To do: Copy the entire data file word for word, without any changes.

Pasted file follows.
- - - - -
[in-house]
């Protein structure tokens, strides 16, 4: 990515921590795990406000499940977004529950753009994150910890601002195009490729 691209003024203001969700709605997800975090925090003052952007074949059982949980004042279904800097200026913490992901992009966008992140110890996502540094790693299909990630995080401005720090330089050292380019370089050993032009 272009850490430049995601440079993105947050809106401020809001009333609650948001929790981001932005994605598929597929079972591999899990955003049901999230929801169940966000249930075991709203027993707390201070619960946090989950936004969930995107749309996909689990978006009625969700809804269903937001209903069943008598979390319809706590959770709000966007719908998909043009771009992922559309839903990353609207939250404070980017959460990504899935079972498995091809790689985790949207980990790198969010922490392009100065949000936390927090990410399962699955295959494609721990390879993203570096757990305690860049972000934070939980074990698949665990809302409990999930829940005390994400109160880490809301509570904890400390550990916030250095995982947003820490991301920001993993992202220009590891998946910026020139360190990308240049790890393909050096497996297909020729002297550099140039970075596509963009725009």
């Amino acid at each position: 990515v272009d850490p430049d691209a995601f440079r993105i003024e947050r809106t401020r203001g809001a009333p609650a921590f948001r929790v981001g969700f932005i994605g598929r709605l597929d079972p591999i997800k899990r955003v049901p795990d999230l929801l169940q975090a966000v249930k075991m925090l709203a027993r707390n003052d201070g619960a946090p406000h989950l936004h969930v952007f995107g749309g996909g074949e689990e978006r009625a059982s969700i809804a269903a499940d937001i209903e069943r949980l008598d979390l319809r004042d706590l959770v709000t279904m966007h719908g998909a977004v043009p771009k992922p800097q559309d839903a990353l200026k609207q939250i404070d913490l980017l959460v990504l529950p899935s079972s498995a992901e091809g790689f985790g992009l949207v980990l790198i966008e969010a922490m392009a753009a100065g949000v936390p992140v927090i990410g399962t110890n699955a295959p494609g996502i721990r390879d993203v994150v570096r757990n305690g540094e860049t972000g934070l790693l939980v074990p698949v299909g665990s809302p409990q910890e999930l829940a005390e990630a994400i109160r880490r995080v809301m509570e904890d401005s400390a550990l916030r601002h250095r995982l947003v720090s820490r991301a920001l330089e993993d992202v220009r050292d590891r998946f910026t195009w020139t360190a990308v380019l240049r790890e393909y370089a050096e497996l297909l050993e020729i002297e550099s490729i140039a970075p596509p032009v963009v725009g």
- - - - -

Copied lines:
[in-house]
């Protein structure tokens, strides 16, 4: 990515921590795990406000499940977004529950753009994150910890601002195009490729 691209003024203001969700709605997800975090925090003052952007074949059982949980004042279904800097200026913490992901992009966008992140110890996502540094790693299909990630995080401005720090330089050292380019370089050993032009 272009850490430049995601440079993105947050809106401020809001009333609650948001929790981001932005994605598929597929079972591999899990955003049901999230929801169940966000249930075991709203027993707390201070619960946090989950936004969930995107749309996909689990978006009625969700809804269903937001209903069943008598979390319809706590959770709000966007719908998909043009771009992922559309839903990353609207939250404070980017959460990504899935079972498995091809790689985790949207980990790198969010922490392009100065949000936390927090990410399962699955295959494609721990390879993203570096757990305690860049972000934070939980074990698949665990809302409990999930829940005390994400109160880490809301509570904890400390550990916030250095995982947003820490991301920001993993992202220009590891998946910026020139360190990308240049790890393909050096497996297909020729002297550099140039970075596509963009725009």
């Amino acid at each position: 990515v272009d850490p430049d691209a995601f440079r993105i003024e947050r809106t401020r203001g809001a009333p609650a921590f948001r929790v981001g969700f932005i994605g598929r709605l597929d079972p591999i997800k899990r955003v049901p795990d999230l929801l169940q975090a966000v249930k075991m925090l709203a027993r707390n003052d201070g619960a946090p406000h989950l936004h969930v952007f995107g749309g996909g074949e689990e978006r009625a059982s969700i809804a269903a499940d937001i209903e069943r949980l008598d979390l319809r004042d706590l959770v709000t279904m966007h719908g998909a977004v043009p771009k992922p800097q559309d839903a990353l200026k609207q939250i404070d913490l980017l959460v990504l529950p899935s079972s498995a992901e091809g790689f985790g992009l949207v980990l790198i966008e969010a922490m392009a753009a100065g949000v936390p992140v927090i990410g399962t110890n699955a295959p494609g996502i721990r390879d993203v994150v570096r757990n305690g540094e860049t972000g934070l790693l939980v074990p698949v299909g665990s809302p409990q910890e999930l829940a005390e990630a994400i109160r880490r995080v809301m509570e904890d401005s400390a550990l916030r601002h250095r995982l947003v720090s820490r991301a920001l330089e993993d992202v220009r050292d590891r998946f910026t195009w020139t360190a990308v380019l240049r790890e393909y370089a050096e497996l297909l050993e020729i002297e550099s490729i140039a970075p596509p032009v963009v725009g």